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manufacturing wastes, in particular, inventory reduction and actions addressing the cost of non-quality. As in all forms of casting, ‘yield is king’, hence process control is of paramount importance; a laser-like focus on eliminating or reducing all forms of process variation will pay big dividends. Only the strongest companies will


emerge fighting fit from the pandemic, so it’s the perfect time to invest in people skills, particularly in areas such as operational excellence, problem solving, big data analytics, digital tools/ transformation and automation.


Q A


The uptake of all-electric or hybrid propulsion systems is


gaining pace, driven primarily by in- ternational climate change agreements seeking to minimise greenhouse gas emissions and their detrimental impact on global warming. Do you view this shift, from internal combustion engines to electric/hybrid power solutions, as a threat or an opportunity for the invest- ment casting industry? Ultimately,


I see it as an opportunity. Electric or hybrid


propulsion systems require all manner of housings, heat sinks and thermal management systems, plus a wide variety of metal ‘widgets’ which are ideal candidates for investment casting. Investment casting also offers incredible design flexibility and enormous potential for lightweighting, especially when paired with 3D pattern printing technologies. Its strength lies in


its high volume, low cost, high precision capabilities. We need to be at the front of the queue when marketing our and promoting our manufacturing capabilities to the electrification industry.


In the world of aerospace gas


turbine technology, there’s no doubt that electrification is a very real threat in terms of challenging the market dominance


of small-to-medium


sized gas turbine engines (hybrid and all-electric systems are currently being developed for a wide range of applications, from EVTOLs to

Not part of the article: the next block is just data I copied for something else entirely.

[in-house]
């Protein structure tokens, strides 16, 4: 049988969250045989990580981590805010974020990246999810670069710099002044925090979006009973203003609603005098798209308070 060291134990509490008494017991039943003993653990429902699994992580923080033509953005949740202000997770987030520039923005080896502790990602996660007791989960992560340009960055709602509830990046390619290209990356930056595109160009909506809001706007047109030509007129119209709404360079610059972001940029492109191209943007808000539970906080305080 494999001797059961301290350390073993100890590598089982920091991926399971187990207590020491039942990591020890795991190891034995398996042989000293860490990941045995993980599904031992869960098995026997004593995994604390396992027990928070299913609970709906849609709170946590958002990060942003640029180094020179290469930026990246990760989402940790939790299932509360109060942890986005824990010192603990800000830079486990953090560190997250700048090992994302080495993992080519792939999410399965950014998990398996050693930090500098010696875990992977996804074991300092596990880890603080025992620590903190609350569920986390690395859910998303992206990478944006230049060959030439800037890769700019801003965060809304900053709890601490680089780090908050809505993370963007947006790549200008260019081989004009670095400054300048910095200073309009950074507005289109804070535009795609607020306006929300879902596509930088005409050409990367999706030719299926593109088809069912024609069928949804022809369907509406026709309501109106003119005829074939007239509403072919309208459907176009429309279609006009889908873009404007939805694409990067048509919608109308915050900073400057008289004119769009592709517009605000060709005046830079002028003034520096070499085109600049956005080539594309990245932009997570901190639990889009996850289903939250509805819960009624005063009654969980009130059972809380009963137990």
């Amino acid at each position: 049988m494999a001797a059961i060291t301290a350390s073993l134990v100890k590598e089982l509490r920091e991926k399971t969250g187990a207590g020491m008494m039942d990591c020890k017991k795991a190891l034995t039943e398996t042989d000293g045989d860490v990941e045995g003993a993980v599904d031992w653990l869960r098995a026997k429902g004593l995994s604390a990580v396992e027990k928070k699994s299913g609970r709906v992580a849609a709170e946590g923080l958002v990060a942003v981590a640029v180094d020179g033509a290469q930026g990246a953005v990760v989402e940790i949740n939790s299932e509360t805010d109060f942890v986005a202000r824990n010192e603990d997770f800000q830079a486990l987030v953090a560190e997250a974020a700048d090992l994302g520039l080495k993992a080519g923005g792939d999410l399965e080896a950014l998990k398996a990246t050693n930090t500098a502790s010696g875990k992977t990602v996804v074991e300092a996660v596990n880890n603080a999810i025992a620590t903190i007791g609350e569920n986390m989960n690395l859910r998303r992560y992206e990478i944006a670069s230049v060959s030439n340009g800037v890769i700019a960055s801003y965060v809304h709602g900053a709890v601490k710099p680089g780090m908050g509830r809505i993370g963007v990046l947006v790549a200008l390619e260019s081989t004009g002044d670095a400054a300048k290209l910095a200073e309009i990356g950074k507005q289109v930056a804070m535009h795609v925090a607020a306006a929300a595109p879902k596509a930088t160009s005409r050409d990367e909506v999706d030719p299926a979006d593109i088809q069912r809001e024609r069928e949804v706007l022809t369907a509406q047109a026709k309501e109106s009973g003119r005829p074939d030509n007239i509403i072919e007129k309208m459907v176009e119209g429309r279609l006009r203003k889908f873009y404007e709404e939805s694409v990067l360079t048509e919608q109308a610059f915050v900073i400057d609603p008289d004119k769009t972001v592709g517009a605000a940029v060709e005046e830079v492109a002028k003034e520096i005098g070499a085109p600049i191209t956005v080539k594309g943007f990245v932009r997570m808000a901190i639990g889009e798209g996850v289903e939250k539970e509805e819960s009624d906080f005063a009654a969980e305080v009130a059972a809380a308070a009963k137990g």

single


aisle aircraft). Wide body aircraft pose a much bigger electrification


®


challenge, particularly given the huge power density requirements to power such large aircraft. For this reason, it’s likely that gas turbine engines will continue to be the propulsion system of choice for wide body aircraft for many years to come. That said, the investment casting industry faces many challenges in keeping pace with evermore complex turbine component designs – an inevitable consequence of the engine OEMs´ relentless drive for increased fuel efficiency. Engine cores are shrinking; gas turbine blades are becoming more miniaturised, which is particularly challenging in the HP & IP stages of the engine where SX components dominate. It’s also likely that we’ll see some SX turbine components replaced by CMCs (Ceramic Matrix Composites), but this could be offset by new investment casting applications elsewhere in the engine, particularly where current materials and manufacturing methods


can no longer keep pace with rising temperature demands. Investment casting has a proud


6000-year history. It never ceases to amaze me how this ancient process continues to evolve to meet the demands of the future. One thing’s for sure … there’s life in the old dog yet!


Q A


What do you think you’ll miss the most now that you’ve


retired?


Over the years, I’ve worked on some incredible technologies,


but more than that, I’m going to miss working with the many talented, generous and friendly people that I’ve encountered in my career. I’d like to take this opportunity to thank them all. There’s a strong sense of community in this industry and I’d still like to stay connected and to be part of it, perhaps as an ‘Alumni’ of the EICF.


December 2020 ❘ 17


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